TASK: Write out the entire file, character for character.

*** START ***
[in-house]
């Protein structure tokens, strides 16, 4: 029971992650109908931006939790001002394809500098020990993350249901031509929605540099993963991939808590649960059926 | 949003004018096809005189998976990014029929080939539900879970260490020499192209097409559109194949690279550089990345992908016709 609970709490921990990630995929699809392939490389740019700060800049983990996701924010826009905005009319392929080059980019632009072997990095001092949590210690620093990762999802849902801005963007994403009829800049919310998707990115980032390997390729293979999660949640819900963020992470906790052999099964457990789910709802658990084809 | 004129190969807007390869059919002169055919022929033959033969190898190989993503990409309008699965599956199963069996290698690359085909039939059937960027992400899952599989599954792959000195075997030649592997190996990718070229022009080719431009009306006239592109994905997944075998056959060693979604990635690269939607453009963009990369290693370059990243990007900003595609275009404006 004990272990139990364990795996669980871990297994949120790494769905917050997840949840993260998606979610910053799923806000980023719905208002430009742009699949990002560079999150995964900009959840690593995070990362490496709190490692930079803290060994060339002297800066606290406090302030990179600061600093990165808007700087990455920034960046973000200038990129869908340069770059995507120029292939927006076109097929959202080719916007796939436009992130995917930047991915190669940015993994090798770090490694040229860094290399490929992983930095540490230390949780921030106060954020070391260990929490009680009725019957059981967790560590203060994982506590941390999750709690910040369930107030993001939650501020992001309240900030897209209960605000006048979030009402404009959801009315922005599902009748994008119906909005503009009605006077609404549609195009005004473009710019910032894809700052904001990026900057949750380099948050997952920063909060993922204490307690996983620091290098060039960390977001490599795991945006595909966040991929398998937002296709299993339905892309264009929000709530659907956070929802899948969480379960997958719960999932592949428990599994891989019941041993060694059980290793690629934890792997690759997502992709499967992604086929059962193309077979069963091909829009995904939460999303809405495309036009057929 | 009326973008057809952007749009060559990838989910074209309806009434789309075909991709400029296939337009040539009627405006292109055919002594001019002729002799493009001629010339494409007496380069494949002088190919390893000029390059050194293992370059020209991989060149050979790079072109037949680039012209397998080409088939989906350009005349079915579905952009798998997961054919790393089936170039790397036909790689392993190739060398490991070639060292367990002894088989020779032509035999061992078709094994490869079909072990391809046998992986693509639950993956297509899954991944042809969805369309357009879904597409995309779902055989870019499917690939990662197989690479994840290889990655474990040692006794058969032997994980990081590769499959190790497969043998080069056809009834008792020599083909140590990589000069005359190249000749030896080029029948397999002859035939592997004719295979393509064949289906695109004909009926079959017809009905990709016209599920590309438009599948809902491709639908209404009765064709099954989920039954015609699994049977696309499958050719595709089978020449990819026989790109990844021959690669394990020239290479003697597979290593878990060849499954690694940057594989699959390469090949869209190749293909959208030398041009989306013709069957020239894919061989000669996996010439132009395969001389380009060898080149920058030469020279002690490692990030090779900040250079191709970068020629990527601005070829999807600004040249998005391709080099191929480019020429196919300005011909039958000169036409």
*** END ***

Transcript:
[in-house]
């Protein structure tokens, strides 16, 4: 029971992650109908931006939790001002394809500098020990993350249901031509929605540099993963991939808590649960059926 | 949003004018096809005189998976990014029929080939539900879970260490020499192209097409559109194949690279550089990345992908016709 609970709490921990990630995929699809392939490389740019700060800049983990996701924010826009905005009319392929080059980019632009072997990095001092949590210690620093990762999802849902801005963007994403009829800049919310998707990115980032390997390729293979999660949640819900963020992470906790052999099964457990789910709802658990084809 | 004129190969807007390869059919002169055919022929033959033969190898190989993503990409309008699965599956199963069996290698690359085909039939059937960027992400899952599989599954792959000195075997030649592997190996990718070229022009080719431009009306006239592109994905997944075998056959060693979604990635690269939607453009963009990369290693370059990243990007900003595609275009404006 004990272990139990364990795996669980871990297994949120790494769905917050997840949840993260998606979610910053799923806000980023719905208002430009742009699949990002560079999150995964900009959840690593995070990362490496709190490692930079803290060994060339002297800066606290406090302030990179600061600093990165808007700087990455920034960046973000200038990129869908340069770059995507120029292939927006076109097929959202080719916007796939436009992130995917930047991915190669940015993994090798770090490694040229860094290399490929992983930095540490230390949780921030106060954020070391260990929490009680009725019957059981967790560590203060994982506590941390999750709690910040369930107030993001939650501020992001309240900030897209209960605000006048979030009402404009959801009315922005599902009748994008119906909005503009009605006077609404549609195009005004473009710019910032894809700052904001990026900057949750380099948050997952920063909060993922204490307690996983620091290098060039960390977001490599795991945006595909966040991929398998937002296709299993339905892309264009929000709530659907956070929802899948969480379960997958719960999932592949428990599994891989019941041993060694059980290793690629934890792997690759997502992709499967992604086929059962193309077979069963091909829009995904939460999303809405495309036009057929 | 009326973008057809952007749009060559990838989910074209309806009434789309075909991709400029296939337009040539009627405006292109055919002594001019002729002799493009001629010339494409007496380069494949002088190919390893000029390059050194293992370059020209991989060149050979790079072109037949680039012209397998080409088939989906350009005349079915579905952009798998997961054919790393089936170039790397036909790689392993190739060398490991070639060292367990002894088989020779032509035999061992078709094994490869079909072990391809046998992986693509639950993956297509899954991944042809969805369309357009879904597409995309779902055989870019499917690939990662197989690479994840290889990655474990040692006794058969032997994980990081590769499959190790497969043998080069056809009834008792020599083909140590990589000069005359190249000749030896080029029948397999002859035939592997004719295979393509064949289906695109004909009926079959017809009905990709016209599920590309438009599948809902491709639908209404009765064709099954989920039954015609699994049977696309499958050719595709089978020449990819026989790109990844021959690669394990020239290479003697597979290593878990060849499954690694940057594989699959390469090949869209190749293909959208030398041009989306013709069957020239894919061989000669996996010439132009395969001389380009060898080149920058030469020279002690490692990030090779900040250079191709970068020629990527601005070829999807600004040249998005391709080099191929480019020429196919300005011909039958000169036409």